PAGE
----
RSA 2011: US deputy defense secretary urges government/private sector collaboration

US deputy secretary of defence, William Lynn, has called for greater collaboration between government and the private sector in tackling cyber threats.

US deputy secretary of defence, William Lynn, has called for greater collaboration between government and the private sector in tackling cyber threats.

"I hope that we will be able to build the capability to deal with catastrophic cyber attacks before they happen," he told RSA Conference 2011.

Lynn called on the information security industry for help in developing technology to ensure government and business stay ahead in the cyber arms race.

The US government is in a unique position to share information with the security industry on cyber threats. "We are already sharing non-classified information, but the best way of sharing classified information on cyber threats remains a pressing policy question," he said.

Lynn used the opportunity to announce US government plans to make $500,000 (£309,000) available to boost research into encrypted processing and security in cloud and virtual environments.

He also announced government plans to promote information and skills sharing between the public and private sectors through an exchange programme.

"We want to introduce more commercial approaches in the public sector as well as provide insights to the unique challenges in cyber security faced by the Department of Defense (DoD)," said Lynn.

The DoD plans to make better use of skills at its disposal by tapping into the expertise among members of the National Guard and US reserve forces.

"By better using the specialised skills of these people, the DoD hopes to increase the military's capacity to carry out cyber-related missions," said Lynn.

Although it is just emerging, he said, it is clear that the ability to cause physical damage using malicious code [like Stuxnet] already exists.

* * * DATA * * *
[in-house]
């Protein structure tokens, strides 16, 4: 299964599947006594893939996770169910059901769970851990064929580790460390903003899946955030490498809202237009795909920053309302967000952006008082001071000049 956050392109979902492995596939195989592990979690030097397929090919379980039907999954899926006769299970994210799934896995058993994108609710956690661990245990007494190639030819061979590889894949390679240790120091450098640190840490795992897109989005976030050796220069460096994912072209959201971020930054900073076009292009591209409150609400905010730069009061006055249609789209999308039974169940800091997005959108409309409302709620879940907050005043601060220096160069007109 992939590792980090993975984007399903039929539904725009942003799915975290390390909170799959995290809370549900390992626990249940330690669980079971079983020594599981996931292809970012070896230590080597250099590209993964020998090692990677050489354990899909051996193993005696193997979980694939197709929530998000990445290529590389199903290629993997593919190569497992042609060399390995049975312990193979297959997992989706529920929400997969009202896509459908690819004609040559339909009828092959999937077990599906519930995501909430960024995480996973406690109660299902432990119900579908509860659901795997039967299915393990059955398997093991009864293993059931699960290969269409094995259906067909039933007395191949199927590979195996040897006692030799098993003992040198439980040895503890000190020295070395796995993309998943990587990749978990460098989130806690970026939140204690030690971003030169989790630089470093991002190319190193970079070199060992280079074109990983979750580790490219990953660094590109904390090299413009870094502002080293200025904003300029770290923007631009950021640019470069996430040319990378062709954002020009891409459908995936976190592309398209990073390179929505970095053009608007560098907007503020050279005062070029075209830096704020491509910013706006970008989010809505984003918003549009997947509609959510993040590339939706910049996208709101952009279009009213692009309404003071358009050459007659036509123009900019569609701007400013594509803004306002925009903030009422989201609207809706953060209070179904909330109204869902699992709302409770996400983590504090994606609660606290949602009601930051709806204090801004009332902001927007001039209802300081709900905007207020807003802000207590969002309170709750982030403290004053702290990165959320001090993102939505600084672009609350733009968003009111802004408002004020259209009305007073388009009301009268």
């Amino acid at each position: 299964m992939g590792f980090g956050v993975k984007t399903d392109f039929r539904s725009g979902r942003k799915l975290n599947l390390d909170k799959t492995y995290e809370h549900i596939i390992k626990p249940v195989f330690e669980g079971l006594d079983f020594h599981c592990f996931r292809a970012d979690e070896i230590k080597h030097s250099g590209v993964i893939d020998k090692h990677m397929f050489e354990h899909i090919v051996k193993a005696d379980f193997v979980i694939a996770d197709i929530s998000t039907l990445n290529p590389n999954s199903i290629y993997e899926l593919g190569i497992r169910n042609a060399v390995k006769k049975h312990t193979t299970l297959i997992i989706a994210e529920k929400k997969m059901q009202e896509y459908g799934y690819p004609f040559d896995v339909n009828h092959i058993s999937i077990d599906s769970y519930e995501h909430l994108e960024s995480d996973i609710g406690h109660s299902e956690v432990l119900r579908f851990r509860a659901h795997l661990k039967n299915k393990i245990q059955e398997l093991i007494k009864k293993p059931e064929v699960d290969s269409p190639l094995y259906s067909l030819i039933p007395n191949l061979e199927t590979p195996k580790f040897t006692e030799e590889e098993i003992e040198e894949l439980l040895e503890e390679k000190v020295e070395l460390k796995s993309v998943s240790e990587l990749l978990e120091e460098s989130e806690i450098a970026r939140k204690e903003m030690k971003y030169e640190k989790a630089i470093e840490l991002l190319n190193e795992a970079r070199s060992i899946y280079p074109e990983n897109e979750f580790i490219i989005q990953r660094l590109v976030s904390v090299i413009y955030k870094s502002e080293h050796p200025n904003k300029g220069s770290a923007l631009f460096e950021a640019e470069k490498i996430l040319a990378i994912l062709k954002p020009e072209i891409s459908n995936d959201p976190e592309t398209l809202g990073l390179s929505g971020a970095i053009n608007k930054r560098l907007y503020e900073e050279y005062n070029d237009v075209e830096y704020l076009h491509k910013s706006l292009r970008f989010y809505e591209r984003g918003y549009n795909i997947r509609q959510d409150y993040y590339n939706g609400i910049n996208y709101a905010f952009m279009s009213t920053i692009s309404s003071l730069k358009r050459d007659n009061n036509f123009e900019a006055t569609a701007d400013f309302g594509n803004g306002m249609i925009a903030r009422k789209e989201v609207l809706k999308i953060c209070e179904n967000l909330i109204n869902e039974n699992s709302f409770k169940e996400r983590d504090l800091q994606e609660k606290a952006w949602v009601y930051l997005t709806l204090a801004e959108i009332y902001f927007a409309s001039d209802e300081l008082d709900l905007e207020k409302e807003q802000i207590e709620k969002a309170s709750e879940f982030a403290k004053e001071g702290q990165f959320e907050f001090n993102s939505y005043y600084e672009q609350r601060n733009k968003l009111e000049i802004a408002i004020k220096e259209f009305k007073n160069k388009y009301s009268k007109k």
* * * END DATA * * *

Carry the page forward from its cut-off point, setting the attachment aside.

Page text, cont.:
However, the most capable [nation states] are the least likely to carry out catastrophic attacks against countries like the US because of their military power, said Lynn.

"But a destructive tool could be introduced into the wild by accident, and therefore we need to be able to defend against the full range of possibilities," he said.

Another big concern, said Lynn, is that such capabilities may become available to non-nation states like terrorist organisations, which are not as easily deterred.

"We need to develop stronger defences before that happens, but we need to act quickly as the window of opportunity is of indeterminate length," he said.

For this reason, the DoD has developed a five-point cyber strategy that recognises cyberspace as a new domain for warfare that requires:

  • Training and equipping forces to carry out cyber missions
  • Active defences that operate at network speed to stop malicious code
  • Taking steps to ensure critical infrastructure is protected
  • Developing collective defences with allies
  • Marshalling human and technological resources to boost US capabilities in cyberspace.

But effective cyber defence cannot be achieved by the military alone, said Lynn, especially as most critical infrastructure is in the hands of the private sector, which means public-private partnerships are critical to securing essential networks.

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